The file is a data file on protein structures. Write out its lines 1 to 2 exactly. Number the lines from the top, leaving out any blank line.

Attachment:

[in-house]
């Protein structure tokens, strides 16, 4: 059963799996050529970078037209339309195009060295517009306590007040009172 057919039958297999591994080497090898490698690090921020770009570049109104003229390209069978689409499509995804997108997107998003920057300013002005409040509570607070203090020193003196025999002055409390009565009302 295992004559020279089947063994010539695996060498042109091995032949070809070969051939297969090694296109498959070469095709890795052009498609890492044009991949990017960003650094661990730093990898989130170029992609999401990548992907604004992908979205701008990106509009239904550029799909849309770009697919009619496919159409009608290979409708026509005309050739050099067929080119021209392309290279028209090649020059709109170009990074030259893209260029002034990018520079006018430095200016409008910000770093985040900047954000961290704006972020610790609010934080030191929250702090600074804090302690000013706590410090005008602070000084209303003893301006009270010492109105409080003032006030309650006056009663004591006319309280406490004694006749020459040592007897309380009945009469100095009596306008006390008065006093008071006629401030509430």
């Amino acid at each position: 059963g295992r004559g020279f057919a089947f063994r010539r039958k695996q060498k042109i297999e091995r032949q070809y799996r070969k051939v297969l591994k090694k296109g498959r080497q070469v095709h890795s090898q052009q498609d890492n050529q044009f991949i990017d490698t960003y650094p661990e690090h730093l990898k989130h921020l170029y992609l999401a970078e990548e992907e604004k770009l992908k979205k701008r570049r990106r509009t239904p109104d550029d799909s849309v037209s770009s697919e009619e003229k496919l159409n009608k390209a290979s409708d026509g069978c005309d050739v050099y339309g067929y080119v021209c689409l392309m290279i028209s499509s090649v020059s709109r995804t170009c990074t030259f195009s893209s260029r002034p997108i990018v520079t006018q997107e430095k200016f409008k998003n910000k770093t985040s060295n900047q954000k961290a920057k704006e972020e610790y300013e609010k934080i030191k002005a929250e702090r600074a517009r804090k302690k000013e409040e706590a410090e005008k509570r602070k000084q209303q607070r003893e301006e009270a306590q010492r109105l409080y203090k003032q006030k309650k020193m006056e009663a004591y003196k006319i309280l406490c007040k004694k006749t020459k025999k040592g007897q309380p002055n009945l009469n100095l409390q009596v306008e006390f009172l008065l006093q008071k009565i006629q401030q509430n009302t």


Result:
[in-house]
């Protein structure tokens, strides 16, 4: 059963799996050529970078037209339309195009060295517009306590007040009172 057919039958297999591994080497090898490698690090921020770009570049109104003229390209069978689409499509995804997108997107998003920057300013002005409040509570607070203090020193003196025999002055409390009565009302 295992004559020279089947063994010539695996060498042109091995032949070809070969051939297969090694296109498959070469095709890795052009498609890492044009991949990017960003650094661990730093990898989130170029992609999401990548992907604004992908979205701008990106509009239904550029799909849309770009697919009619496919159409009608290979409708026509005309050739050099067929080119021209392309290279028209090649020059709109170009990074030259893209260029002034990018520079006018430095200016409008910000770093985040900047954000961290704006972020610790609010934080030191929250702090600074804090302690000013706590410090005008602070000084209303003893301006009270010492109105409080003032006030309650006056009663004591006319309280406490004694006749020459040592007897309380009945009469100095009596306008006390008065006093008071006629401030509430």